This blog took me a long time to write and it was especially difficult to write. Every time I sat down at my computer, I found it impossible to capture all that I had experienced and learned in the last three months. I just couldn't find the right words or couldn't decide what needed to be highlighted. I had written a version meditating on notions of home, and a version more specific to the project I was there to do. None of it felt good, or right. Even still, this version that I am writing right now makes me slightly uncomfortable in how sloppy and imperfect it is. But I am accepting that I am not a perfect writer, perhaps not even a good writer, and I will just have to bite my tongue and put out there what I have.
I wouldn't say my time in China has been life changing, at least not the spectacular type of life changing that one often fantasizes about before taking on something big and exciting. If I had to describe it as life changing, it would be the type where I perhaps don't realize or appreciate the change until years down the road. What I can say for now is that it was eye opening, educational, and at times challenging. Challenges, struggle, and failure are all good lessons in the end, but in the middle of going through them, it often just feels like repeatedly walking into a wall. I definitely walked into more walls than I had imagined I would during my trip. As much as I learned about what it was like to lead a "normal" day-to-day life in China—a thing I haven't experienced since I was seven years old—I also learned about how I handle tough situations, and my work ethic when there aren't any outside pressure. I learned that while the stimulation of new people and new places is definitely inspiring to a degree, the way you approach any project, any place, any situation, is ultimately informed by your own attitude, habits, and world view. So the excuse that you must go somewhere different to make good work is nothing but that; an excuse.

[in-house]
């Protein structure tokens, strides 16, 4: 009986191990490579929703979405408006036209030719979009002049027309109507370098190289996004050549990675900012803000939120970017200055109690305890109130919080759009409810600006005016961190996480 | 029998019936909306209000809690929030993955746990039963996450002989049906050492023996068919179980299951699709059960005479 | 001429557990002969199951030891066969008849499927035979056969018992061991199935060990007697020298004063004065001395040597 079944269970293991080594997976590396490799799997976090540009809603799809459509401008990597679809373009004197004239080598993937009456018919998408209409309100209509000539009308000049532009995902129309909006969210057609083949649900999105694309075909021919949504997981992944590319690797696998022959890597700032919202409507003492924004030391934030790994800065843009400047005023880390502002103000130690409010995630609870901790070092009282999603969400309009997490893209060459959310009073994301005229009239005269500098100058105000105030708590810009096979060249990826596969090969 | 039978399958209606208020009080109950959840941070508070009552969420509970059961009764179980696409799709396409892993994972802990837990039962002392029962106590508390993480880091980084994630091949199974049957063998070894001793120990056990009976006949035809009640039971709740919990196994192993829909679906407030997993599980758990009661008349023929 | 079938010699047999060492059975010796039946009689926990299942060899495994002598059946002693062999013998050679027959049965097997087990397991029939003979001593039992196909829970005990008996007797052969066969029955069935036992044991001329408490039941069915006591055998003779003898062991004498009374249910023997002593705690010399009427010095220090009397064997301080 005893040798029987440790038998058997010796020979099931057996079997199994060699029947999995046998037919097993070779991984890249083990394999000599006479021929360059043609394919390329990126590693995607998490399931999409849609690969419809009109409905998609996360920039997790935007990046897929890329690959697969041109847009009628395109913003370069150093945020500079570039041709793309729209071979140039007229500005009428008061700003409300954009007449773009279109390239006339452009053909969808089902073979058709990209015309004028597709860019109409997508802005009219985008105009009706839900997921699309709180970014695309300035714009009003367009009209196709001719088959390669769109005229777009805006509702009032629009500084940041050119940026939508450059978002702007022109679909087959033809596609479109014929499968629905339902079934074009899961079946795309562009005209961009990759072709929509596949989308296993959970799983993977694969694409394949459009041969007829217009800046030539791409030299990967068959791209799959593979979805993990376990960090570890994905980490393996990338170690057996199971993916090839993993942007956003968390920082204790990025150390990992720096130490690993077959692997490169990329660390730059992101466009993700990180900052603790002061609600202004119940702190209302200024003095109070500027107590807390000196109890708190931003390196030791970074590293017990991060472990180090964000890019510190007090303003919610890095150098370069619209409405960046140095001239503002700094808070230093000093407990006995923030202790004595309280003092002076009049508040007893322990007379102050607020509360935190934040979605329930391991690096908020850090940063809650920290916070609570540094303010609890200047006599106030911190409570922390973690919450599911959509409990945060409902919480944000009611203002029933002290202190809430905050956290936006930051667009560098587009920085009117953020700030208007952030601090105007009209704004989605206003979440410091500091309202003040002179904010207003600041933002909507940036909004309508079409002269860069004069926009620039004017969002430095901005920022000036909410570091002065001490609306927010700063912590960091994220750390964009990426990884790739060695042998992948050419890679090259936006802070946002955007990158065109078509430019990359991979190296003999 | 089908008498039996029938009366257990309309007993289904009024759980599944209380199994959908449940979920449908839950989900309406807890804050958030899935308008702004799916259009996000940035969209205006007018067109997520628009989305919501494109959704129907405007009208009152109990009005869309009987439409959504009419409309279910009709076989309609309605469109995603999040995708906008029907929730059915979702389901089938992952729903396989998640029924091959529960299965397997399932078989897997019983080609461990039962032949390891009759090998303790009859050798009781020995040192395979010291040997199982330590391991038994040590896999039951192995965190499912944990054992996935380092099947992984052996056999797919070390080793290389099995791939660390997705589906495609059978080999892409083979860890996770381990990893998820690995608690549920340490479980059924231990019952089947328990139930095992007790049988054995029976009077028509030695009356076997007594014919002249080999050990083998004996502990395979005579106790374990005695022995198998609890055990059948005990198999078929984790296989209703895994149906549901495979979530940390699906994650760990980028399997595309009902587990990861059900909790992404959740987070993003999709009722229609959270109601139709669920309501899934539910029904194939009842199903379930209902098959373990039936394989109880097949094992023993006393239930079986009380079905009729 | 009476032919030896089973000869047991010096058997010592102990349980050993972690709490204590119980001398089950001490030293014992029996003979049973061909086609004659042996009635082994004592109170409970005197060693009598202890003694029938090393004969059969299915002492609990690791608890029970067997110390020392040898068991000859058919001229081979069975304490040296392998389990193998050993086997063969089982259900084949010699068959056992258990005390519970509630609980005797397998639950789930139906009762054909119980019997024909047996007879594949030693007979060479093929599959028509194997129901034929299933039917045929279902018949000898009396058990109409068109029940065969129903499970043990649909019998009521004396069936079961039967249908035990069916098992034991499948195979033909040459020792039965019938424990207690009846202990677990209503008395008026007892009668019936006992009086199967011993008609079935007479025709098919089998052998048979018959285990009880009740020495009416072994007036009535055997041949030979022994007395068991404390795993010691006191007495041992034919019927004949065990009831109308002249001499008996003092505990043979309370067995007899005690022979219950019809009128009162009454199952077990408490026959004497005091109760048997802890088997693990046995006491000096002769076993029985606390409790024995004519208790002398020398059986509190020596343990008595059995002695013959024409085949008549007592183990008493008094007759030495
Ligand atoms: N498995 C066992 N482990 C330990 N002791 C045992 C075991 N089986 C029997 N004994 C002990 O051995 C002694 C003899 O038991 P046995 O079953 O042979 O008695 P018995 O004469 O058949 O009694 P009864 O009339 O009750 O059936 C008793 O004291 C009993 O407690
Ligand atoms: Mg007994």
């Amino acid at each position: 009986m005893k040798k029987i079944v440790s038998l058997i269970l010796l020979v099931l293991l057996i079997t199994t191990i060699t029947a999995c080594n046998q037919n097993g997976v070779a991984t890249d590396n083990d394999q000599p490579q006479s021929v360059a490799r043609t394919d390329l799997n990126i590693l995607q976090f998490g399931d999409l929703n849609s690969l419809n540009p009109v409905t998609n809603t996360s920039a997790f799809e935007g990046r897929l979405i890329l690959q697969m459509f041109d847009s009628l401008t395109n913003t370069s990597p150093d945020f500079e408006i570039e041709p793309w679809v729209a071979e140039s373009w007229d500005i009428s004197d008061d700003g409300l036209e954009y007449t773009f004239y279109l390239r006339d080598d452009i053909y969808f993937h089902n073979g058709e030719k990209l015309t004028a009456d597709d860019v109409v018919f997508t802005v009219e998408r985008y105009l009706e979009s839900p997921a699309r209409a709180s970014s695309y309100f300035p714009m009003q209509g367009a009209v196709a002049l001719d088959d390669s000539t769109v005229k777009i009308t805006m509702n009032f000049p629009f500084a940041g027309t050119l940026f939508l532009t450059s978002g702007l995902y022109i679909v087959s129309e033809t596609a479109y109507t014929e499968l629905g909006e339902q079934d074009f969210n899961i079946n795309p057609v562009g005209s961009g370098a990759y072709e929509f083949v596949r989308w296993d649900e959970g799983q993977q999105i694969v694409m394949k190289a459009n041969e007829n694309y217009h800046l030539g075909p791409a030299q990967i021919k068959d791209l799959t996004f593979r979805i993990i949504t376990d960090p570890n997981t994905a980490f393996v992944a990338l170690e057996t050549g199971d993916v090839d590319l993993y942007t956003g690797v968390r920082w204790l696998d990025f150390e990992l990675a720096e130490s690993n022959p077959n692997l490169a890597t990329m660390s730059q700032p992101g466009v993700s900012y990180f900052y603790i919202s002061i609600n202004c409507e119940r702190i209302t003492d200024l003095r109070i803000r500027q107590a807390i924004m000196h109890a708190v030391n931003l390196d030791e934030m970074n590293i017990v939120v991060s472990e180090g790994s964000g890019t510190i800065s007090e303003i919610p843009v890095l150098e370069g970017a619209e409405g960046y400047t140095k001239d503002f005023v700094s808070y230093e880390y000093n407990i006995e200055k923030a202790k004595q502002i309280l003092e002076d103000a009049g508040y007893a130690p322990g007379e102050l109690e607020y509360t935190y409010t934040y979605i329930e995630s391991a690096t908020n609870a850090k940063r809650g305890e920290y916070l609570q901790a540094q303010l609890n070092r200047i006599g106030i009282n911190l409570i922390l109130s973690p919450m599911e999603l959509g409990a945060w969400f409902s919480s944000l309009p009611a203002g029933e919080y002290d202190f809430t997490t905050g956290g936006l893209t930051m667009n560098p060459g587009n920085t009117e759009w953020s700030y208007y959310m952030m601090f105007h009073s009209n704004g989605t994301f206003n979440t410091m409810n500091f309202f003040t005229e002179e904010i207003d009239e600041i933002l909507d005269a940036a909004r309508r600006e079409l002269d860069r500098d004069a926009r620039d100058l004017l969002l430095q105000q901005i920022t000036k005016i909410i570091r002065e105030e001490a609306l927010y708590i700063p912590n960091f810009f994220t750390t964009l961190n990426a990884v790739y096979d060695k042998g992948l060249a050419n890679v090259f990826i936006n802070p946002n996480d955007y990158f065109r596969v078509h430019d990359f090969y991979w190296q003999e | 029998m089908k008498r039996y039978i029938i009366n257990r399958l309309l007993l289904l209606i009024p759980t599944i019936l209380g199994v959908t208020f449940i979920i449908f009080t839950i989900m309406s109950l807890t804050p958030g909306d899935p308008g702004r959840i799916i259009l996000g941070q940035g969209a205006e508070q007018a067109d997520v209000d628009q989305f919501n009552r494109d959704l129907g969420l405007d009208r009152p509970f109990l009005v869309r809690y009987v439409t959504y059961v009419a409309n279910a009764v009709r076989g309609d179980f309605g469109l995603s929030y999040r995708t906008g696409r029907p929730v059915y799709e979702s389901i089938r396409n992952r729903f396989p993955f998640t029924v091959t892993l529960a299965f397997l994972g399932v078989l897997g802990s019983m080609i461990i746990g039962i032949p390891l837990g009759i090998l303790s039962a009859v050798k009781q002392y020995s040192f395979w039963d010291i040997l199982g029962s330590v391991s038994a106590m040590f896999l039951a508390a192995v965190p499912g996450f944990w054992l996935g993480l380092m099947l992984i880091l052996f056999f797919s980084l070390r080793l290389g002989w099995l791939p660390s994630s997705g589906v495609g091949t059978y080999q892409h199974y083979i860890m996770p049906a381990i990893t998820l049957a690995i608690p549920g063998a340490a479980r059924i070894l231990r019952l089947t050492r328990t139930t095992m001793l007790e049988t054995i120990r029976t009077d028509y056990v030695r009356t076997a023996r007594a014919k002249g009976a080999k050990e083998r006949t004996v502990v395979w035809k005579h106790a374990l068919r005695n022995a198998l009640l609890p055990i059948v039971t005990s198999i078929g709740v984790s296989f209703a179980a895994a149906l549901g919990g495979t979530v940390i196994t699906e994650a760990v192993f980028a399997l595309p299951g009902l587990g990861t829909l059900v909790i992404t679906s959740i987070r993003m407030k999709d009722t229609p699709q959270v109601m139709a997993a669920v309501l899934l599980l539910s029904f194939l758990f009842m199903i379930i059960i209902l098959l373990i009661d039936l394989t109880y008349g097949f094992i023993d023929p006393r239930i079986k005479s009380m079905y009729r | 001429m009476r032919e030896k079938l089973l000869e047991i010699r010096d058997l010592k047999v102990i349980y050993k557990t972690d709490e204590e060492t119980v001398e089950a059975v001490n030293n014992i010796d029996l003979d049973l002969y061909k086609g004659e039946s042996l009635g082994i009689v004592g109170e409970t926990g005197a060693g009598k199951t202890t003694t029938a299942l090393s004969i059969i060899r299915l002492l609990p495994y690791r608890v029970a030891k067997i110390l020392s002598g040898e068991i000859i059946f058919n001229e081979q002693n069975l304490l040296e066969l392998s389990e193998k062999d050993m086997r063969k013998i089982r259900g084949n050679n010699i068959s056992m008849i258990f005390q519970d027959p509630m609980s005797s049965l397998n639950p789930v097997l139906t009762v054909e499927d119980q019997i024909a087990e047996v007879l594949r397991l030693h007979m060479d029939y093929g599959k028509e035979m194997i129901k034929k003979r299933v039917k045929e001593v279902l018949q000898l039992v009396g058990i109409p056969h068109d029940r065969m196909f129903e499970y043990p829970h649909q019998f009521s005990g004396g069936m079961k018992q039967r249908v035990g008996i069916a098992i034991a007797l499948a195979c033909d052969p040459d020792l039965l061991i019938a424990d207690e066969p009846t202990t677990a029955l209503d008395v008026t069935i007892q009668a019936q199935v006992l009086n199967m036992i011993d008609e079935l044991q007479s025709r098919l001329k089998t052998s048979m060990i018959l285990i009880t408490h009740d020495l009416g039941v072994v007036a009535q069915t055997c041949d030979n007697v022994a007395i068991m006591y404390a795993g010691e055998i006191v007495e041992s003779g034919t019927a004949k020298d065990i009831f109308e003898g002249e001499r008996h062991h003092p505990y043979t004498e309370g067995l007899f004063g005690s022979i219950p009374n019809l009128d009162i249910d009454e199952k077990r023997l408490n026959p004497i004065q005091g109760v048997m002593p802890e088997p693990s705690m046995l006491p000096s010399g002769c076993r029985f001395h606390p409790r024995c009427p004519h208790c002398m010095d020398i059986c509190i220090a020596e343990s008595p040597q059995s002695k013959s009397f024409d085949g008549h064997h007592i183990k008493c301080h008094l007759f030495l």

There's no doubt that China is very different from Canada, and there is such a variety of different people, dialects, traditions, and cultures within China itself as you go from province to province, even city to city. There were many things I was not used to and didn't understand. Many cultural and political nuances that I didn’t know how to navigate. And as much as it was interesting to dig deeper into those oddities and injustices, I also saw that on an individual level, people simply wanted to be happy, to be safe, and to be accepted within their families and communities, just like anywhere else.
I think there are many over-simplified perceptions about China and its people; it is either a high-tech, economically innovative super power, or it is an oppressive, fascist regime with many ugly secrets. In some ways, it is all of those things and much more. It is multi-dimensional, with both ugly and beautiful parts. People work very hard to strive for a fulfilling life for themselves and their families, and with China's political and social systems, it is often a struggle for the vast majority of people to fulfill both their social/societal obligations, as well as their obligations to personal principles. I realize now how easy it is for your beliefs to be shaped by the culture around you, and it makes me reflect upon the degree in which my own beliefs are shaped by growing up in Canada. Wherever you are from, it takes great courage, introspection, and discomfort to decide for yourself what your beliefs are, especially when they may differ from that of your family, peers, and/or community.
It is a vastly complicated thing, how a society functions with the written and unwritten rules that it adopts, which leads to an even more complicated and delicate process to change those rules when they've been ingrained for decades or centuries. Being connected, yet unfamiliar with such a different society than what I'm used to has only deepened my empathy towards people of all kinds, and drives me to tell stories that truthfully represents life's complexities, with a focus on the things that are universal among us.
I'm sure the fruits of my travels this time around will continue to prosper as time goes on, and as I start to edit the materials I've collected for my project. Sometimes when it's the "end" of anything, it's scary to sit back, take a sigh, and jump in to the next thing. My tendency is to worry that I've not done enough. I didn't take enough risks, didn't shoot enough rolls, didn't challenge myself enough. But in moments like this I remind myself to relax, enjoy the process, and that no accomplishment comes without struggle. I just need to feel that anxious, uncomfortable, constricting, and turning feeling at the pit of my stomach, and pretend that it is excitement.